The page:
Brian

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About Brian

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  • Birthday 08/20/76

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  1. We've talked about it but just haven't put the time in to create one.
  2. Really depends on your workflow, but I'd go straight to the NAS if the transfer times work for you.
  3. They're really all about the same honestly. I'd buy the one that looks nice to you and fits in the budget. I will say though that you need to be sure to back this drive up. If you're more paranoid you could get a dual-bay RAID enclosure that offers a little more redundancy. Better yet, get a NAS.
  4. This new integration with the Veeam Data Mover Service (VDMS) enables DXi deduplication appliances to support the full breadth of advanced Veeam features such as synthetic full backup creation and instant VM recovery. The two companies state that using Veeam with DXi deduplication appliances can both maximize availability of production environments while minimizing backup storage costs. Aside from the above mentioned benefits, DXi appliances will also be added to the Veeam user interface in the next software release. Quantum Announces Tighter Integration With Veeam
  5. The new VM Backup and Recovery offers the “full experience” of Commvault’s software to back up and recover virtual machines and structured/unstructured data. Users can also leverage physical machines as the destination. In addition, it provides customers with a both the simplicity and cost of down-market solutions all the while offering comprehensive capabilities and features, and integration with cloud and on-premises solutions. Commvault VM Backup and Recovery Trial Software for Customers Launched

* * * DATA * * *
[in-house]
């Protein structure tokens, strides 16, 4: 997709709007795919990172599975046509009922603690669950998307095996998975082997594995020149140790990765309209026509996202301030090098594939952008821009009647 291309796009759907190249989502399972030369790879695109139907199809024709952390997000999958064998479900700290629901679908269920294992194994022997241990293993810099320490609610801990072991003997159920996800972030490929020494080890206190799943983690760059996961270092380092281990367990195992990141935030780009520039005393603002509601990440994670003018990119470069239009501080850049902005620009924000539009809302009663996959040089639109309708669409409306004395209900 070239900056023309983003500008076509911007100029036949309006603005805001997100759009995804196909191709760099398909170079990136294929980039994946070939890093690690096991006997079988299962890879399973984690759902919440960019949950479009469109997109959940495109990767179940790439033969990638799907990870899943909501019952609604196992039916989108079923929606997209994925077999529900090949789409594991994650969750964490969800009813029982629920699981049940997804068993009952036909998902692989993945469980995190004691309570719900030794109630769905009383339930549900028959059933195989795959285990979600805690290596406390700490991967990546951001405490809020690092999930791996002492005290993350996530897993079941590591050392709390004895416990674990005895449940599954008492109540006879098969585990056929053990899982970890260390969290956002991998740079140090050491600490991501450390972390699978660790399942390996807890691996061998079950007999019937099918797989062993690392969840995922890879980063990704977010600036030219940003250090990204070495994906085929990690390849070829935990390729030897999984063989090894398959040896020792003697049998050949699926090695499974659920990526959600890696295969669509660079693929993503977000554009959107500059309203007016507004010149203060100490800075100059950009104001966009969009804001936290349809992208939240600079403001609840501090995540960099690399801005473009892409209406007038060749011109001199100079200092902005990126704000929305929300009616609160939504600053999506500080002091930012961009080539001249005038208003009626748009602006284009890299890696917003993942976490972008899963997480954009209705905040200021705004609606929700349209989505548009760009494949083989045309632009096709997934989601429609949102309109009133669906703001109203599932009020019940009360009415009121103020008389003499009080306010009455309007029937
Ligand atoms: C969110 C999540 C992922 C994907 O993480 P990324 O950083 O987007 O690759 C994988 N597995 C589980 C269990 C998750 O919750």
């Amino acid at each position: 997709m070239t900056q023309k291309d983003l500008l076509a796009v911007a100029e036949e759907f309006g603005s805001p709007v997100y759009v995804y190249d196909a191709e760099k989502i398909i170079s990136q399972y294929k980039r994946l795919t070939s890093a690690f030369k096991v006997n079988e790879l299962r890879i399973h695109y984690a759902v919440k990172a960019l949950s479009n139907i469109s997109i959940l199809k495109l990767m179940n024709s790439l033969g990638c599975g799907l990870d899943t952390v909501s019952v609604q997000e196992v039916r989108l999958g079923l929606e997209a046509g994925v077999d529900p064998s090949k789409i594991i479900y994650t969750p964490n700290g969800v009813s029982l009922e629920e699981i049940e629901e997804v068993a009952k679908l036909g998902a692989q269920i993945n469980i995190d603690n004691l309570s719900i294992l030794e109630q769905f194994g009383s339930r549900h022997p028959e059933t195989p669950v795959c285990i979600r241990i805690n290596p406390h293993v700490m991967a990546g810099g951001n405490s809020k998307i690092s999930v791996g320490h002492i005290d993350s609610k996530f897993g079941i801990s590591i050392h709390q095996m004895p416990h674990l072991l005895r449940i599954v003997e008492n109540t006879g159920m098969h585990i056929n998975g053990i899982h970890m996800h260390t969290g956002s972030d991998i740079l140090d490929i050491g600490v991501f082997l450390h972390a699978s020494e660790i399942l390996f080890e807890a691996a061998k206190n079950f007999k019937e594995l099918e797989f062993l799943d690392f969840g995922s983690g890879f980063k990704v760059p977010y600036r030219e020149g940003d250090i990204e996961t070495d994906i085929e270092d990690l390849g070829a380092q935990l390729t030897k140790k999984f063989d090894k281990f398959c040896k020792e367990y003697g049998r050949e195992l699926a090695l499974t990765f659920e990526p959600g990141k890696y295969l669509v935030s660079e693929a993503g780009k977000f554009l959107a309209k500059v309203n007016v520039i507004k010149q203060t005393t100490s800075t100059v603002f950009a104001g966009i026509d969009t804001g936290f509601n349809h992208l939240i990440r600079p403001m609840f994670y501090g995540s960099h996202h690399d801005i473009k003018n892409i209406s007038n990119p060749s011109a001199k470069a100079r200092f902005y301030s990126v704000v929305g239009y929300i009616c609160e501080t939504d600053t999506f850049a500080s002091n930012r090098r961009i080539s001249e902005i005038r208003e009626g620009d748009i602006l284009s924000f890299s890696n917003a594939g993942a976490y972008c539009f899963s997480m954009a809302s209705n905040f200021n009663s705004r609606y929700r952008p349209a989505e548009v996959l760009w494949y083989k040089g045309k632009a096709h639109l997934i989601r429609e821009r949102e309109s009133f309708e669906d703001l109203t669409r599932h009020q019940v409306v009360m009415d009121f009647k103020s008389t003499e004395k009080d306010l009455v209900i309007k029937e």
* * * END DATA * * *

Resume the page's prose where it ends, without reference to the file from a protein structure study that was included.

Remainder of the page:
6. The main use cases for the new Ultrastar SS300 drives are virtualized storage systems, databases, and private and hybrid cloud environments. The drive come in capacities up to 7.68TB, enabling customer to consolidate their data centers a bit and get the same data in a smaller footprint. Not only does the new drive have high random performance and high capacity, it is also offered in several endurance classes and power settings (high power consumption for more performance and lower for energy savings). The levels of variety give OEMs lots of flexibility as they create data center gear. WDC Announces HGST Ultrastar SAS SS300 SSD
  7. We use what we've been sampled. Unfortunately that means we don't always have all the capacities.
  8. Intel wants "Optane Memory" to be used with their cache software, though you can use it without as a tiny SSD if you want. I'm just saying I think the idea is dumb and they should have just waited to launch a proper SSD. That's probably what Micron will do, instead of trying the interim step that Intel is taking. My read is that the Optane media is just not ready for prime time yet but Intel is trying to build it's brand in the interim.
  9. Agreed, though I'd probably just add a second drive rather than migrating OS and such to a new one.
  10. I think Micron will forgo this silly cache idea and just go straight to a traditional SSD package.
  11. What are you doing that you're hoping to see a performance gain in? I can't get behind what WD is doing with SSD right now, there are many other better options.
  12. Yes, all of this and budget would be helpful to send you in the proper direction.
  13. If it's me, I'd just buy on price at the capacity point you want to hit. In quantity of one, it won't matter. Personally, I prefer HGST, but again, everyone has their favorite/horror story. Just back up whatever you buy and all will be good.
  14. It's something we've considered but don't have a great answer. In our lab, we don't hear any of them, but we have 5 racks of gear I do understand though if you're putting a NAS anywhere other than a closet or basement, noise may be a concern.
  15. For what you're doing, the low cost alternative is probably the right call. I certainly wouldn't pay up for a 7200RPM drive.